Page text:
Michael Costulas

Michael Costulas was born in Sourpi in the Greek province of Thessaly, the son of Adam and Theodora Maze Costulas. He was one of five children. His parents farmed tobacco and bred horses. His father died when he was three years old. Young Michael Costulas was able to attend grammar school where he thoroughly learned the Greek language.

In 1911. when he was 16, condi­tions had deteriorated in the Bal­kans and the family decided to send Michael to the United States. He was told to go to Woonsocket, R.I. where there were many Macedo-Romanians.

Michael sailed from Piraeus, the port of Athens, on the 5000-ton Greek liner Patris. The ship arrived in New “York on December 16, 1911, and after a brief stay on Ellis Island, he took the train to Woonsocket.

When he arrived in Woonsocket, he went to a house whose address had been given to him by a friend aboard the ship. There were five other single men living in the house and Michael shared the rent with them while each did his own cook­ ing. The rent was $1.25 a week and food was purchased at a nearby store on a weekly payment basis.

Michael Costulas arrived in Woonsocket on Friday and by Monday he had a job working as a sweeper in the local cotton mill. The job paid $5.00 a week for a 65-hr. week, which included 12 hrs. a day from Monday through Friday and five hours on Saturday. He saved all the money he earned that did not go for food, rent or cloth­ing.  His only luxury was to spend five cents a week to buy a big bag of chocolate kisses.

His economic condition improved alter he had been working in the cotton mill for some time. Nicholas Gartsu, a friend, got him a job in a woolen mill which paid $6.14 for the standard 65-hr. week.

While working in the woolen mill he wanted to make more money, so he went to work at a shoe shine Stand in downtown Woonsocket. He was paid five cents for a shine and usually received a 10-cent tip.

He then moved from Woonsocket to the neighboring town of Blackstone, where he learned to be a weaver, which enabled him to get better jobs in the local textile industry. In Blackstone, he lived next to the Fatsys, a Macedo-Romanian family with 19 children, and he became attracted to their daughter Jenny, who worked in a local cotton mill. They were married in Blackstone on November 23, 1919.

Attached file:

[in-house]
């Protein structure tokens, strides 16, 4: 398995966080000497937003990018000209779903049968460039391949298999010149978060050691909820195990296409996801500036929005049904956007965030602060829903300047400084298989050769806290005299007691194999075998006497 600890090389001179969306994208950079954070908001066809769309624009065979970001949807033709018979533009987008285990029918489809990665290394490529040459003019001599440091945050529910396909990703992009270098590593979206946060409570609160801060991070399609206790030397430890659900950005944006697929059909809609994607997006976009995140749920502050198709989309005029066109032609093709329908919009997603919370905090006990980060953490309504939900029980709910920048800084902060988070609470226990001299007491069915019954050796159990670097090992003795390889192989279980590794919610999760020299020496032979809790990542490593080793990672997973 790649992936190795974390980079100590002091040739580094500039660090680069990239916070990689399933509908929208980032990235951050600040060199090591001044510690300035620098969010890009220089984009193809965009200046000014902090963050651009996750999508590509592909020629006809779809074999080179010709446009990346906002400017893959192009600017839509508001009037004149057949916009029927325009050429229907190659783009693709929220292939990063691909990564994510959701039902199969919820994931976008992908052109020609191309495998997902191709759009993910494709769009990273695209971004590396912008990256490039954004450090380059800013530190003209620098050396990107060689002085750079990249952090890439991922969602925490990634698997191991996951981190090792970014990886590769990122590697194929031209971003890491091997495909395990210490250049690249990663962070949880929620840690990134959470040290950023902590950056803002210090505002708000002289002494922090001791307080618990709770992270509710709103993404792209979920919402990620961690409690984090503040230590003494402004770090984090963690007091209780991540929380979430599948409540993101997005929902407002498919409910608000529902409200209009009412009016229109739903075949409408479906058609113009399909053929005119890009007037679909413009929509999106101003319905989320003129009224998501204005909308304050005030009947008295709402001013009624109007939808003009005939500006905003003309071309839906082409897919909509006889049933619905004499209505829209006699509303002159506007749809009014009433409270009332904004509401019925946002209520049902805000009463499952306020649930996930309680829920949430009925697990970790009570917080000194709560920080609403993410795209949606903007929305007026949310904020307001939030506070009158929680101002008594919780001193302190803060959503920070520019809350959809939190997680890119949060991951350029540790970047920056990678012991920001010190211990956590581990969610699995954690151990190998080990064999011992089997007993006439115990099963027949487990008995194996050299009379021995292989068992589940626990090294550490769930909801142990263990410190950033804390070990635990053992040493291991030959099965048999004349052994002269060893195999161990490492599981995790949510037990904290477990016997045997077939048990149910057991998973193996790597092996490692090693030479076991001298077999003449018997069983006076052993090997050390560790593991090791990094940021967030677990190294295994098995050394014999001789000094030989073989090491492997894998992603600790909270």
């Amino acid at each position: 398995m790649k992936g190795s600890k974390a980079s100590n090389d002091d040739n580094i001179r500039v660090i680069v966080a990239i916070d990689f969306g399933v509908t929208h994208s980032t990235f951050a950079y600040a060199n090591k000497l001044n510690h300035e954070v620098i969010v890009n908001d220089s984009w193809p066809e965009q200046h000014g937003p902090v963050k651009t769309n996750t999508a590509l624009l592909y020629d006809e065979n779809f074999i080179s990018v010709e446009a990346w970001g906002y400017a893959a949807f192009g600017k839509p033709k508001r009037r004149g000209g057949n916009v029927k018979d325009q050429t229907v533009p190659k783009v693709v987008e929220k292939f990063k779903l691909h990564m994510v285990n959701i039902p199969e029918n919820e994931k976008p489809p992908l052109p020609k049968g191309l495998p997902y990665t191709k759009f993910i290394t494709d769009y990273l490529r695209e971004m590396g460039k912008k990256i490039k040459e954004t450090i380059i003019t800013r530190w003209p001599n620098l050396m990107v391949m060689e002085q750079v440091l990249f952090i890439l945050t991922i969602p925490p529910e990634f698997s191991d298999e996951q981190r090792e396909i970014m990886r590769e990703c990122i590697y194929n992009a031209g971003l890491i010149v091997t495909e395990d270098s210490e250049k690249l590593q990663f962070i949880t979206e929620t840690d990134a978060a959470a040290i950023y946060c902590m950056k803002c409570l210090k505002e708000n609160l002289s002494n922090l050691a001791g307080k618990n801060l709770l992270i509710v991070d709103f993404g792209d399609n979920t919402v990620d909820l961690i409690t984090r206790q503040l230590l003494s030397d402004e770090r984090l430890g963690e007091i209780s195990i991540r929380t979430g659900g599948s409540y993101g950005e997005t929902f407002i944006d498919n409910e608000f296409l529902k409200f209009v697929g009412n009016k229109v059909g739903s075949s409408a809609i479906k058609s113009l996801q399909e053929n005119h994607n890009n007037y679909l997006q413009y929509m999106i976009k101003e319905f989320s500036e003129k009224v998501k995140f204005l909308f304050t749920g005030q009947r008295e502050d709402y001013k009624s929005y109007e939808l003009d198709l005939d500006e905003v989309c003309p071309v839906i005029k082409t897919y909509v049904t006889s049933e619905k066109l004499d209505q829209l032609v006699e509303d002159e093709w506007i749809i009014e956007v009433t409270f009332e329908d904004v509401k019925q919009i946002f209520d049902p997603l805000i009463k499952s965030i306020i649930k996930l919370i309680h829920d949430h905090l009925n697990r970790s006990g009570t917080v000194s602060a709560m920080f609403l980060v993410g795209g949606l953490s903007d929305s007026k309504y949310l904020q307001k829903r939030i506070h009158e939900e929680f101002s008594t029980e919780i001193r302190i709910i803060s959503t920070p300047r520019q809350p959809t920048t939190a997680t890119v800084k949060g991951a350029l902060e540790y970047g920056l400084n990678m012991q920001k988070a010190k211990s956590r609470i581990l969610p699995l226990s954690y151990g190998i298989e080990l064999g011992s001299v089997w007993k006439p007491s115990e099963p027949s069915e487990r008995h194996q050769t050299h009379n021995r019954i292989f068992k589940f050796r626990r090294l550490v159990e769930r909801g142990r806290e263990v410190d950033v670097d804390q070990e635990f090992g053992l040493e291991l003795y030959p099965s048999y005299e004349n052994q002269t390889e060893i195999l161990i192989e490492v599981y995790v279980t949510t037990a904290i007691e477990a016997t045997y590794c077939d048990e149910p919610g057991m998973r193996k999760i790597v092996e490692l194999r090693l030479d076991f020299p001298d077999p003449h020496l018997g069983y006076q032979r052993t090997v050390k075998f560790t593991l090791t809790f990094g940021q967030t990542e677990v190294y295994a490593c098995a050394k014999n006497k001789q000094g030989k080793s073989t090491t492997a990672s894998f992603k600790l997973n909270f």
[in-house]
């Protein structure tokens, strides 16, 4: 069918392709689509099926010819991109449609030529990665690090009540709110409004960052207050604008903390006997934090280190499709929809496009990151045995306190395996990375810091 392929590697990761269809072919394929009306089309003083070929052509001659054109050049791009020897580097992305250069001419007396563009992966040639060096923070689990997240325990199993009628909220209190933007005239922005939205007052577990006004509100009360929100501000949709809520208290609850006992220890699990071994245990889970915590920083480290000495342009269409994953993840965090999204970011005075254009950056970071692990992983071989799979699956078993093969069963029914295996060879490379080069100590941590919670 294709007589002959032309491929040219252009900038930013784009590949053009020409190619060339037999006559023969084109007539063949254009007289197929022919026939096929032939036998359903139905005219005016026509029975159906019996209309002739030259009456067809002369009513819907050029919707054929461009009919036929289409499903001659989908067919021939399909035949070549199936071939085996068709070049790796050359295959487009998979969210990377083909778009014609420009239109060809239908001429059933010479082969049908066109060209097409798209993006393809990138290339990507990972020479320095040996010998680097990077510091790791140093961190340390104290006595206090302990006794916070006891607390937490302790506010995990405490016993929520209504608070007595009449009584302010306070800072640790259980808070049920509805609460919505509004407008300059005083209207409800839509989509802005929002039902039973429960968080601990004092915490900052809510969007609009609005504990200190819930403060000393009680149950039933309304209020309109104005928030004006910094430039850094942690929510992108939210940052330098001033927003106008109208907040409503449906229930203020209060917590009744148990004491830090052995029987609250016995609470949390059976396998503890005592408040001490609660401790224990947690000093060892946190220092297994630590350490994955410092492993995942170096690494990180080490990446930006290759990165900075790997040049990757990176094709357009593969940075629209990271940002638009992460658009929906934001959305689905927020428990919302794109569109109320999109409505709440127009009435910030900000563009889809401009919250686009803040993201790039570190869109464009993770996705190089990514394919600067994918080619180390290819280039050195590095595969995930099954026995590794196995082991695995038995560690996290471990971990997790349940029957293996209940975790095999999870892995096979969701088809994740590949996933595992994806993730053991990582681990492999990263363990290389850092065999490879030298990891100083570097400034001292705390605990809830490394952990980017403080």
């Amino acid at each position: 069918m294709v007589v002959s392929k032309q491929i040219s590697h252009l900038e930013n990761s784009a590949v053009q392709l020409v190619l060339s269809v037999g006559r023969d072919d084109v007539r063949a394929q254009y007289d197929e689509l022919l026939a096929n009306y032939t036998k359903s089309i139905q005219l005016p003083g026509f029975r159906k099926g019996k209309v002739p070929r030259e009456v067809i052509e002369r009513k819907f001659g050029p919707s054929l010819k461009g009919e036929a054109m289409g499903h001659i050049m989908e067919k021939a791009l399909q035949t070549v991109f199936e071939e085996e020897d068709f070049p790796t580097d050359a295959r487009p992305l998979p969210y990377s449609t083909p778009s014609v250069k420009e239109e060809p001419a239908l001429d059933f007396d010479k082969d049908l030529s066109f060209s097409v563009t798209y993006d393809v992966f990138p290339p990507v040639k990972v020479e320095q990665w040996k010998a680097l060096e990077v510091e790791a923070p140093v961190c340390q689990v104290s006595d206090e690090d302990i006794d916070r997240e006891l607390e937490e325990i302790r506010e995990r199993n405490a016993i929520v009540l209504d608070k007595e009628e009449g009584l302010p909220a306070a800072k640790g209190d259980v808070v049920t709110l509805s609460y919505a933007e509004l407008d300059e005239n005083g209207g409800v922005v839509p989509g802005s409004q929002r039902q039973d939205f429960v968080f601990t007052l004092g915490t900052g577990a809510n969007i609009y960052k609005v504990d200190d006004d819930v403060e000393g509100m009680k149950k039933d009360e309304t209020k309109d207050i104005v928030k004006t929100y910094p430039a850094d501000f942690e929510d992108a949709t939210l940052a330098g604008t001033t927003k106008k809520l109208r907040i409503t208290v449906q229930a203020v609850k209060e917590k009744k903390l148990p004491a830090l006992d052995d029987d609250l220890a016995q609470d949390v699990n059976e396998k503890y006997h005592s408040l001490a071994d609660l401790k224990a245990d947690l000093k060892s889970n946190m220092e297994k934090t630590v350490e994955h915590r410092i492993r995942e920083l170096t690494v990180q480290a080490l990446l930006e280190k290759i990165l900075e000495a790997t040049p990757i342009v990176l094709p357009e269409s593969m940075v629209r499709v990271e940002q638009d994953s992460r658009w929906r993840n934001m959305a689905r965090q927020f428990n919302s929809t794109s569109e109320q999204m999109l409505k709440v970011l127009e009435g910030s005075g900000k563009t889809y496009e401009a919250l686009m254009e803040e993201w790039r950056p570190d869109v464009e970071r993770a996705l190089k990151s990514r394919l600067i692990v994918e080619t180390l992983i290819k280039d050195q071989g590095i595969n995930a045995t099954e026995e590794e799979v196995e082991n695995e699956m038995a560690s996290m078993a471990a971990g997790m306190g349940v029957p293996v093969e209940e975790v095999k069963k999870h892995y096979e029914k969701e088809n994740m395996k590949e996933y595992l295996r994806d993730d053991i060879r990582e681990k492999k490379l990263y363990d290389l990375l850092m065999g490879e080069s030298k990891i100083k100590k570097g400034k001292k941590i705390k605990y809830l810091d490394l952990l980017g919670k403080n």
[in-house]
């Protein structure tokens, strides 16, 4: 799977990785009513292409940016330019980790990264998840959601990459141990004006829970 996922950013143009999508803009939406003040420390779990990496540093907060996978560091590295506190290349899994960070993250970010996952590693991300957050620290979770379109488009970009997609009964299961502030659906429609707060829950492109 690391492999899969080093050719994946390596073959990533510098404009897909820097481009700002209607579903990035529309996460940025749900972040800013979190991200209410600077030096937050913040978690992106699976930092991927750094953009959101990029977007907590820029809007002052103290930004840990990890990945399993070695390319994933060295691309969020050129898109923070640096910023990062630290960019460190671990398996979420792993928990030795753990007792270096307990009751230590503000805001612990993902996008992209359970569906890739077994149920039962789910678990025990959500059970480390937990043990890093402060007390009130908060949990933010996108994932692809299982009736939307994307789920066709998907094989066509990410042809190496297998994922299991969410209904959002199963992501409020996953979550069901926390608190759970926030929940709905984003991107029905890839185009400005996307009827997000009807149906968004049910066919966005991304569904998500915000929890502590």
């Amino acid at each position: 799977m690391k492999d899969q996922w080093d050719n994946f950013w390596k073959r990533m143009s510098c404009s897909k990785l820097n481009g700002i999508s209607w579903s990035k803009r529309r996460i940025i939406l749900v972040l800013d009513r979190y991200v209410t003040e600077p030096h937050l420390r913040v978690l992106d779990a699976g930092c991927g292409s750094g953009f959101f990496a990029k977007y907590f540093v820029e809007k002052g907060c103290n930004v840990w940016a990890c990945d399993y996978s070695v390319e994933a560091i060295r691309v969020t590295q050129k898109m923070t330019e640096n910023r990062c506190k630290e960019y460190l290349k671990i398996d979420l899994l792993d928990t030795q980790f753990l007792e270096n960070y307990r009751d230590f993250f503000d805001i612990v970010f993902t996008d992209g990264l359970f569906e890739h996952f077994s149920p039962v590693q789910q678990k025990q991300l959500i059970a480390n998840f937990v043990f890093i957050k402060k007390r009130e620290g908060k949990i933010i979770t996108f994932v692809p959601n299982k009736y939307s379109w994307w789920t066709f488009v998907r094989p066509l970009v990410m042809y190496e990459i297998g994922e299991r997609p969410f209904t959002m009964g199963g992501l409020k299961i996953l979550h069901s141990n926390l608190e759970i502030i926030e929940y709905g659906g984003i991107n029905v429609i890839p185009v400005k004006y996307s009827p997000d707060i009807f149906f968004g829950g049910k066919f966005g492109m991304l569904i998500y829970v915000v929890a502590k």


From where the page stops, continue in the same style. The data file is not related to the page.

Soon after he was married, a Turkish friend told him that there were good opportunities to make money working as a barber. He soon learned how to cut hair and give shaves and went to work for a Woonsocket barber for the next three years.

In 1927, Mr. and Mrs. Costulas and their two children moved to Bridgeport where he became a part­ner with Joseph Welch in the Square Deal Barber Shop located at 264 State Street. He later bought out Welch and sometimes after­wards became partners with Petra Fatse. The Square Deal Barber Shop was a well known establish­ment in downtown Bridgeport and in advertisements it was said to be “the oldest place in town, with the very best of service, for many miles around.”

Soon after he moved to Bridge­port, Michael Costulas became active in the Romanian Orthodox Church which was just acquiring its first building on Lee Ave. Money was needed for the new church and he helped by heading the church’s dramatic society which charged ad­mission for its productions in order to raise funds for the church.

He took several Greek dramas and every night, after working all day at the barber shop, he pains­takingly translated them into the Maccdo-Romanian language, He directed the members of the church’s dramatic society in the first of the
plays, “Golfu,” which was presented in 1928.

The plays were usually tragedies with a “Romeo and Juliet” theme of tragic love in which the hero and heroine usually commit suicide or are killed. “Esmea,” which he pro­duced and directed in 1935 and which had an all-female cast, was
about a Turkish soldier who falls in love with a Macedo-Romanian girl.

The plays were popular and real­istic to their audience and women would often cry or faint during the tragic love scenes. In earlier plays admission was 25 cents for men and 15 cents for women, which went to the church fund. The plays which he translated, produced and directed from 1928 to 1961 went on tour to Woonsocket, R.I., Southbridge, Mass., and other areas where there were large Macedo- Romanian colonies.

Mr. Costulas and his partner sold the Square Deal Barber Shop in 1961, shortly before urban renewal razed the old building to make way for an urban shopping area. At about the same time, the Costulas family moved to Fairfield.

Mr. and Mrs. Michael Costulas have three children: Despa, married to Nicholas Cipu, they have a son Robert who resides in Monroe, a daughter Marie who lives inWilton and has three sons and three grand­children, and another daughter, Elaine, who is a buyer for Howlands Department Store.

Son Peter Costulas heads Sperco Typography, Inc. of Bridgeport. He married the former Florence Babiana of Woonsocket, and they have a daughter, Mary Jennifer.

Daughter Ellen is married to Theodore Andry who comes from Woonsocket. They have two children, David and Cyndee.


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